How to Speed Up Your Website

Mar 12, 2020 | 4 minutes read

Tags: fast, site speed

How to check the speed of your website and make sure it’s as fast as possible. Where to start, what to look for and how to fix it.

Firstly, you may feel your website is slow but how can you make sure it’s slow for everybody and not just slow on your broadband?

How to check your website speed

1.Page Speed Insights is a great place to start. If you plug-in your domain name it will give you a score for mobile users and for desktop users. It also gives a series of recommendations to speed your site up.

PageSpeed Insights

This is PageSpeed’s analysis of FaceBook’s performance

2.Pingdom is also very good and with give you a waterfall loading scheme of the times the various parts of your website take to load, and advice on what to tackle to speed it up/

Both these tools will give you a list of issues to address. Some of them can be tackled by a beginner, others may need expert help. Here is a list of which things to start tackling:

1. Check your server

Regardless of what PageSpeed or Pingdom might say, sometimes your speed can be changed by upgrading your server. If you’re on a shared server contract there are a number of ways to upgrade. You can go to a managed hosting, a dedicated server or to a cloud service.

You can check where your website is hosted here: hosting checker . If you are a local business even simply moving your server to the same country or continent can make a difference.

I’m using Kualo as a host as they are powered by renewable energy - and their service has been excellent so far.

That said, let’s move onto the site itself:

2. Keep HTTP requests to a minimum

Everytime somebody asks to see your site their browser will send a request to the server. Each of these requests - that can be an image, or a css or js file - has to be processed and takes up a little time. The size of the file also determines the response time so bundling everything into one big file is not the answer. To do it well takes a little time - google normally advocate prioritising data needed for showing the visitors the top fo the page - the so-called “above the fold”.

Pingdom will give you a list of of all the HTTP requests your page makes and you can quickly find the main culprits.

Pingdom Cascading Load Sheet

Pingdom’s cascading loading schema for FaceBook

It’s worth remembering that every exciting bell and whistle comes with a script to run it, and an HTTP request to go with it. Each one of those requests will slow the page load. Here are some examples of external requests:

  1. External commenting systems

  2. Pop up boxes like LiveChat

  3. Website analytics

  4. External Fonts

  5. Facebook feeds

Making sure you only add extra services and plugins when you really need them can make a big difference. If you’re using WordPress you can try turning the plugin off and re-testing to see the timiing results immediately.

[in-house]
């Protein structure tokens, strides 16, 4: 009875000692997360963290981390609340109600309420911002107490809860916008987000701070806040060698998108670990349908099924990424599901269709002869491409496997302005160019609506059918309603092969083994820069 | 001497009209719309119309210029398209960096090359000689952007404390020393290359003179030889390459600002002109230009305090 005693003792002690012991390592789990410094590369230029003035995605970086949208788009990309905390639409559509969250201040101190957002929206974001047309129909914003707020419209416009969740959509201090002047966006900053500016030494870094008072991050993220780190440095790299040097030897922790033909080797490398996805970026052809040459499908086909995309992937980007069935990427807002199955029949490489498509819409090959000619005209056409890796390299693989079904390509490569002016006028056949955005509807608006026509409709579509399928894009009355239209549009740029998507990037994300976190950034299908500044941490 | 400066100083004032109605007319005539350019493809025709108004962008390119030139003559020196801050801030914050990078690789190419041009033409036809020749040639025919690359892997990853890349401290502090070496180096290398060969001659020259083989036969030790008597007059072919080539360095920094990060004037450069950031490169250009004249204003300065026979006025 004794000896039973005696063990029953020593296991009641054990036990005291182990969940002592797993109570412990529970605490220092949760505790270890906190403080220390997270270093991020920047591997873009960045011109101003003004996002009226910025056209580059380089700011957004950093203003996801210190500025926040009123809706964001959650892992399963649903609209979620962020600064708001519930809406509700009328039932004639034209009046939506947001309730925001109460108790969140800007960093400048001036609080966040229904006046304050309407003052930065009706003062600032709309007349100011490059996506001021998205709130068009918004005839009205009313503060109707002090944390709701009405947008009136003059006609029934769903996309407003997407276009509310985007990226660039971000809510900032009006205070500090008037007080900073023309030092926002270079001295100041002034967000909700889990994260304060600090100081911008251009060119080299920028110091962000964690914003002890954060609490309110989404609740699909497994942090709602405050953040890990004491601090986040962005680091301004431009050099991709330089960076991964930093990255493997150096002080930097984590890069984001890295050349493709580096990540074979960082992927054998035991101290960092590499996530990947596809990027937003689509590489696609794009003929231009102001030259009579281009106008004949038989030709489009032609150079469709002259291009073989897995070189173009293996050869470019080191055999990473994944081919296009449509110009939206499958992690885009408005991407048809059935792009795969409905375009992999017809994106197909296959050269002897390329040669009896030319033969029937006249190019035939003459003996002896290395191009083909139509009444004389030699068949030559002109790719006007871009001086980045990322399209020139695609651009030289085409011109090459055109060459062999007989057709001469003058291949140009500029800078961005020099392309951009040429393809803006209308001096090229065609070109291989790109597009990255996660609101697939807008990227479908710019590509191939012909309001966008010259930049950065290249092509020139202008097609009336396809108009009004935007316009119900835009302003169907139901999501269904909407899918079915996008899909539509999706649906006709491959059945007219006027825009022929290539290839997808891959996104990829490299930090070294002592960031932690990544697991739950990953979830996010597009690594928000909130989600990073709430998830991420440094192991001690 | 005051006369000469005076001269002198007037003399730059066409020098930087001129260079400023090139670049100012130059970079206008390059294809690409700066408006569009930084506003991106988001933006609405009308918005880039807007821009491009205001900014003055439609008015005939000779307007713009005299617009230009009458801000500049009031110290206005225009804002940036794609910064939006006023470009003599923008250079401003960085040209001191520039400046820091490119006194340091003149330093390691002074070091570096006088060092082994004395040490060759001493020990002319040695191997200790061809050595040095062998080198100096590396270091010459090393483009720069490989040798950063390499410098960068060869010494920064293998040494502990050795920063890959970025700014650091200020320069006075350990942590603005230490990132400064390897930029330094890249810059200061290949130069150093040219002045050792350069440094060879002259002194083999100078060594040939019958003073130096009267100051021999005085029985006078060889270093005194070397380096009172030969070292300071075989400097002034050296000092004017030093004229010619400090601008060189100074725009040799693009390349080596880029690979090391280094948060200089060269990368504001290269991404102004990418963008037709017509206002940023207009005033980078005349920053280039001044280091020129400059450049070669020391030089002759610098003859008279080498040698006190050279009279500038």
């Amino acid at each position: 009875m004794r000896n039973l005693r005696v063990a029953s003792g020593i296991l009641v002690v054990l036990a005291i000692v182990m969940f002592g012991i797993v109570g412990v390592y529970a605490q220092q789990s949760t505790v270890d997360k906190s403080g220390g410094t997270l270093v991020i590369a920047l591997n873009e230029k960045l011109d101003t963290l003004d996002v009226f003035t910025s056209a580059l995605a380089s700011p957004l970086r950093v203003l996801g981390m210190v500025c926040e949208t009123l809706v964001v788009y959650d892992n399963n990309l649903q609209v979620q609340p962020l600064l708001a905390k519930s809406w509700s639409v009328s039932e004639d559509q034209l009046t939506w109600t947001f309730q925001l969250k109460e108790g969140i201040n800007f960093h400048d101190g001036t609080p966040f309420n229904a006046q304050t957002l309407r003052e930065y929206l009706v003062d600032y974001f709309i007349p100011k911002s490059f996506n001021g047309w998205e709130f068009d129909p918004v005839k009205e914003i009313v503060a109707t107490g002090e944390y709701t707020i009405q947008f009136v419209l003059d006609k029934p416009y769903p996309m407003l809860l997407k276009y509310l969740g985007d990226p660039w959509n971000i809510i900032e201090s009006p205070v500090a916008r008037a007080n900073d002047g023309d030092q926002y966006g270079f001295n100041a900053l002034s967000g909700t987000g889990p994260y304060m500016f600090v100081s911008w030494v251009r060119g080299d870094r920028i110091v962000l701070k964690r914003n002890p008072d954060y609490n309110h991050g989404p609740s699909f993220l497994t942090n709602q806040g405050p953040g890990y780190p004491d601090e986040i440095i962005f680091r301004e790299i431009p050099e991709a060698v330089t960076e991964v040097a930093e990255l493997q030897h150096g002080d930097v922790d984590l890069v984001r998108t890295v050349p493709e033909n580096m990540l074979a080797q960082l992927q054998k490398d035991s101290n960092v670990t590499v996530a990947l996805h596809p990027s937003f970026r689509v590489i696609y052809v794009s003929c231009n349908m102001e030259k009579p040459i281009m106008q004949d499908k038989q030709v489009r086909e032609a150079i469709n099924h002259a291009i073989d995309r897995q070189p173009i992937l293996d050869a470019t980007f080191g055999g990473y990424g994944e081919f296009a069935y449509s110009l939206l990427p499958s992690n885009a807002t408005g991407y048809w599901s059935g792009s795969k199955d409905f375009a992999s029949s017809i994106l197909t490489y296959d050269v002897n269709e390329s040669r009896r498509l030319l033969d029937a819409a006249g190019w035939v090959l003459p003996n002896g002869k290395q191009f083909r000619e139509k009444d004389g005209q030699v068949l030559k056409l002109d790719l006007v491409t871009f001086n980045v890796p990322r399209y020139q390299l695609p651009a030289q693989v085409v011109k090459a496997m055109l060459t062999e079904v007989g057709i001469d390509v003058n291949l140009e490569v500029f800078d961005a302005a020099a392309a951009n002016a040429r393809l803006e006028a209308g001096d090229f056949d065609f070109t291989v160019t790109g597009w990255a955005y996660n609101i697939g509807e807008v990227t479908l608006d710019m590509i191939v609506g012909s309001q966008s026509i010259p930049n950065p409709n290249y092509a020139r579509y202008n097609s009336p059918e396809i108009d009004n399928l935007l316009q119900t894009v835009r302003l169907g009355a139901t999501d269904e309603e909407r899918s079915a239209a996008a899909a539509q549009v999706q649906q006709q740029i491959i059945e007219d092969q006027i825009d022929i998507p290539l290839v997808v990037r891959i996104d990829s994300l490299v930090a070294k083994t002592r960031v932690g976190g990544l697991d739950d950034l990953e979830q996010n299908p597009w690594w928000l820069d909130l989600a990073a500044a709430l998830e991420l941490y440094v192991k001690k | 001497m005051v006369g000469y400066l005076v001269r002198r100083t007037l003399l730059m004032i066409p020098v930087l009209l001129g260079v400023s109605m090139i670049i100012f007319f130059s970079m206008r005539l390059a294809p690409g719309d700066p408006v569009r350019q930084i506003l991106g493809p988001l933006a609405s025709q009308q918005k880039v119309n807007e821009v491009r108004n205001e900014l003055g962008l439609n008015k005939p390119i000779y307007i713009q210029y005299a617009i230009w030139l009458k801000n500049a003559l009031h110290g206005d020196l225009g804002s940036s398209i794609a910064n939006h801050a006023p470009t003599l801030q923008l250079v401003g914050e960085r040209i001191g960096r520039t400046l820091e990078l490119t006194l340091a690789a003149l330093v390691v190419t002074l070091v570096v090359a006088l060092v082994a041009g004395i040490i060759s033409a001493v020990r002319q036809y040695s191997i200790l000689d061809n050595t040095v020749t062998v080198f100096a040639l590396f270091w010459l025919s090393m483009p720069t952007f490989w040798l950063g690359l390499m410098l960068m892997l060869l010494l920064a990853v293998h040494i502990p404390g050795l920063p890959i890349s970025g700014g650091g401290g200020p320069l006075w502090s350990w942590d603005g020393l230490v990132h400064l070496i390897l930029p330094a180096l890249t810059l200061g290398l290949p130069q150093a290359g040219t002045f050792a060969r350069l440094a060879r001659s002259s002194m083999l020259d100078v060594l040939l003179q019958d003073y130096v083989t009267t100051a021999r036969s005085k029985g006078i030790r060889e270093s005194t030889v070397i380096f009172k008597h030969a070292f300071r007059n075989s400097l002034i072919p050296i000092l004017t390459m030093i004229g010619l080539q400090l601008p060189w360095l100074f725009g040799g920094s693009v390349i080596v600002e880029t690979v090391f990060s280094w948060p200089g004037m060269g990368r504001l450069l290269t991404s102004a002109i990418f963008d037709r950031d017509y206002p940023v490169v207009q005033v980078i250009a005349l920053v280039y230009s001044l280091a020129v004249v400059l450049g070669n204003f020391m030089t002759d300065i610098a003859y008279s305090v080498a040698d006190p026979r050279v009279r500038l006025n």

3. Optimise your images

Images are often the data hogs in websites. It’s worth spending a little time minimising your images and resizing them. You can do it yourself with programs like Fireworks, Affinity or Photoshop, or you can use an online service like Optimizilla .

4. Load any JavaScript asynchronously

When a browser requests a web-page it will first read the head then the body. Any intructions in the head have to load before the body will render so if the head has lots of intructions in it they will slow the page render.

One way to get round this is to use asynchronous loading which speeds up the page render by allowing certain elelments to load without waiting for all the external resources. For an excellent explanation of this, have a look at this page on Optimizely

5. Use Cache

When you visit a website your computer or device will keep a copy of the page for a while. This means that next time you visit the same site your device can pull sections of the content from its own memory, dramatically speeding up load times.

If you have a good and explicit caching strategy you can help the browser determine which content to keep and which might change. Logos, css files or style sheets, js files and media content are all good condidates for caching. Essentially you need to tell the browser how likely the content is to change and set markers to alert the browser when change has happened.

The most common tags are Cache-Control (which is a modern replacement for Expires), Last-Modified which is fairly self-explanatory and Etag which is a method for the browser to check if the content it has has changed. If the content hasn’t changed the Etag will tell the browser it can carry on using the cached content.

For an excellent explanation of Caching, have a look at this page on DigitalOcean